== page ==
They probably have the best t-shirts out there, best design, best quality. Yes, they are pricier, but again, they cater to a different audience. I probably wished, deep inside my heart, that Threadless would be bigger, just because they have kick ass designs, like this one.
Keywords they are famous for: cool t-shirts, cool shirts, do a barrel roll. What?
We’re biased because DesignByHumans was the first or second brand we started TeeHunter with. I like how they moved into the “licensed” area, whereas the majority of the top players, yes RedBubble too, just plays along and removes copyright infringement t-shirts when they get reported by a DMCA, but nothing pro-active. DesignByHumans on the other hand curates the t-shirts better.
Keywords known for: star wars t-shirts — that’s because of the licensed thing I mentioned on top. Good going, guys!
They are playing more into RedBubble’s space, although smaller than DesignByHumans. However.. however, DesignByHumans’ domain is registered in 2006, while TeePublic is in 2012. They did pretty good for just 4 years in. The truth is, they got a nice start based on their experience with BustedTees, because well.. BustedTees is TeePublic. The one thing you’ll love about TeePublic is that you find t-shirts for any topic and at the same time the curation is done pretty decent. I have to scroll down pages on RedBubble to find a quality shirt but that’s not the case with TeePublic. Both are powered by their users through submitting designs.
Keywords they are known for: just do it, dbz t-shirt (reminds me of TeeSpring), deadpool shirt
Here’s something interesting about their Alexa. They are actually growing. Sort of like, screwing any seasonal disadvantage:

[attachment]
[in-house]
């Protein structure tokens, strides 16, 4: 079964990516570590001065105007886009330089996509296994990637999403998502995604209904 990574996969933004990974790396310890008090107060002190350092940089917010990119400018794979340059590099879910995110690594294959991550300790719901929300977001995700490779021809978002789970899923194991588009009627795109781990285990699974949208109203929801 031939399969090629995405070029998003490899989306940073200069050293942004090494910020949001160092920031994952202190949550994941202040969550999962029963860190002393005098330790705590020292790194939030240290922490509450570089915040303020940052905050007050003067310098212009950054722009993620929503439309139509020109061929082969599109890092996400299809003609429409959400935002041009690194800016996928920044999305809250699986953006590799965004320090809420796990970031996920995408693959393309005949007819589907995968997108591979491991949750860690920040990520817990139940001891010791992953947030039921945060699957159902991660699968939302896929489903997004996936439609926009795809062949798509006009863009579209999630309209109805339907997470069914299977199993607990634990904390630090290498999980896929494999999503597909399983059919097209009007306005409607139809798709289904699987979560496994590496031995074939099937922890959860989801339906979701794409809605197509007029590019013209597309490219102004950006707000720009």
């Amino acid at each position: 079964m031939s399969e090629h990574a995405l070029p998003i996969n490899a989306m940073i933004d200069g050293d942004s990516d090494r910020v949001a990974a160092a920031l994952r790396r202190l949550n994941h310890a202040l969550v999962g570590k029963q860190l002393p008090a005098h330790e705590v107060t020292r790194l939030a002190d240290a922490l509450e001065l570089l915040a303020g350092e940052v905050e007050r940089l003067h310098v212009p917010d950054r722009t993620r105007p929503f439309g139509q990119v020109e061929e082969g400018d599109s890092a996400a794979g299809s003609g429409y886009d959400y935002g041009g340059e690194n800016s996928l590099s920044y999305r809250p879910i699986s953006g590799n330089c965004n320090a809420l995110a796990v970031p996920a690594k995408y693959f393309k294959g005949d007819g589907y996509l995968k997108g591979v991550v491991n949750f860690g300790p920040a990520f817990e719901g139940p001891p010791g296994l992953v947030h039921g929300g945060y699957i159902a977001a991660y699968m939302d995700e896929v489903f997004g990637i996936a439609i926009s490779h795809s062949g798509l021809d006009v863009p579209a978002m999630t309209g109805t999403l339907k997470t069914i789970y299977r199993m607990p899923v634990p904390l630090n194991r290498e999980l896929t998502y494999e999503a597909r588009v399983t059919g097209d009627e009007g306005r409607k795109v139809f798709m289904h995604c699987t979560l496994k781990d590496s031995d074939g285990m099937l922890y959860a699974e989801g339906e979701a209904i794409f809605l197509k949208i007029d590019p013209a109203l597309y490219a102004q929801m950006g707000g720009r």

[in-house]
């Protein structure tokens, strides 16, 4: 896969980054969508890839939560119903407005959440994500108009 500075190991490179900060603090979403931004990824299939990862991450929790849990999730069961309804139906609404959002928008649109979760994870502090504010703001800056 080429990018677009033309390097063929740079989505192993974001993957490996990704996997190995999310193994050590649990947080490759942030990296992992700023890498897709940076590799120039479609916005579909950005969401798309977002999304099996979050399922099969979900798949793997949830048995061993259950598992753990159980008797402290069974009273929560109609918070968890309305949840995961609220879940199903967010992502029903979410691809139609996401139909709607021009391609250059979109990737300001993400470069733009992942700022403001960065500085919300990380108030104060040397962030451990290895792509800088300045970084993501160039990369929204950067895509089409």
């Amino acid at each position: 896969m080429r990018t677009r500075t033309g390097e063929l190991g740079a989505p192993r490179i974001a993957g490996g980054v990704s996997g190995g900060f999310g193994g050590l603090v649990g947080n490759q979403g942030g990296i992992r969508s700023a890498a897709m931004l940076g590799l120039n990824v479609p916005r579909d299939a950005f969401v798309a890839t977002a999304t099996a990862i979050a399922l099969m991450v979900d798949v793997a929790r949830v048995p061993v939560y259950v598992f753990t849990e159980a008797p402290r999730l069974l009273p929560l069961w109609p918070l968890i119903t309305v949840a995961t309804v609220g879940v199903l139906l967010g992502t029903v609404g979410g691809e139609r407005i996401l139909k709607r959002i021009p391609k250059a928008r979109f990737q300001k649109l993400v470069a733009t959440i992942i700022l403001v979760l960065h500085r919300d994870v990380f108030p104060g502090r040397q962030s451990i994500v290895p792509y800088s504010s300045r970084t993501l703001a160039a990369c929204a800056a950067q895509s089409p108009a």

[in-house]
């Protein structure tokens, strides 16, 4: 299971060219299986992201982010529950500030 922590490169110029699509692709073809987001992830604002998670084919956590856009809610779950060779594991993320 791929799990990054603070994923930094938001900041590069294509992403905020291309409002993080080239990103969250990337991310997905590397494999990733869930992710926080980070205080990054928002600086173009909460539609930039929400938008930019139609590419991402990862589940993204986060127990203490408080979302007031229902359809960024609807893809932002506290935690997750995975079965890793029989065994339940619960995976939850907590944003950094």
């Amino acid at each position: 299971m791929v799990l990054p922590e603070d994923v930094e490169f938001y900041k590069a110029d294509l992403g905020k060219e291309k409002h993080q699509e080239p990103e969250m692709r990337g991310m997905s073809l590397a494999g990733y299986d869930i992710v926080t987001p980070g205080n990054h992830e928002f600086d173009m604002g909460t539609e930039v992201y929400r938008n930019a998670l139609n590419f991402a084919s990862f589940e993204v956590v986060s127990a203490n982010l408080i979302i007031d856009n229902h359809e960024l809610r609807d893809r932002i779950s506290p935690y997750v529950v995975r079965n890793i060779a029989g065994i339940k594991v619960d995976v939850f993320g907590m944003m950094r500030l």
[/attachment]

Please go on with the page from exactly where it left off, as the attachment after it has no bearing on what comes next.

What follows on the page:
Ok so I’m guessing somebody knows how to promote things, be it SEO or affiliate. They are worth keeping an eye out for.
They are known for gaming swag, the go-to source for licensed and <insert any game here>.
Growing, just like TeePublic, so I’m guessing they rely a lot on the upcoming E3 and Gamescom etc.
Keywords known for: zerg rush (starcraft fans), minecraft lego (minecraft fans) and I’m sure there’s more in the long-tail.
They are known for the cute pocket t-shirts, or cute whatsoever. While we were looking at the graphs and thought they were smaller, truth is they were actually way bigger. Wait, what?
-25,328. That’s big. Organic traffic seems steady as well so there must have been a campaign of sorts that ended.
Keywords they are known for: on wednesdays we wear pink, turtle t-shirts — Clearly there rely on long-tail.
We feel that networks and marketplaces where users have are the ones uploading content (sometimes even borderline legal on the trademark) are doing fantastic. They have the most scale out there. On the other hand, sites that have a tight curation process, like Threadless and DesignByHumans might have a better return rate on their customers. We don’t have inside data, but we’re planning on extending if this is an article you enjoyed. How do we know that? Comment below, let us know if we missed anything obvious, if there are other players we should have included, we want to hear out from you.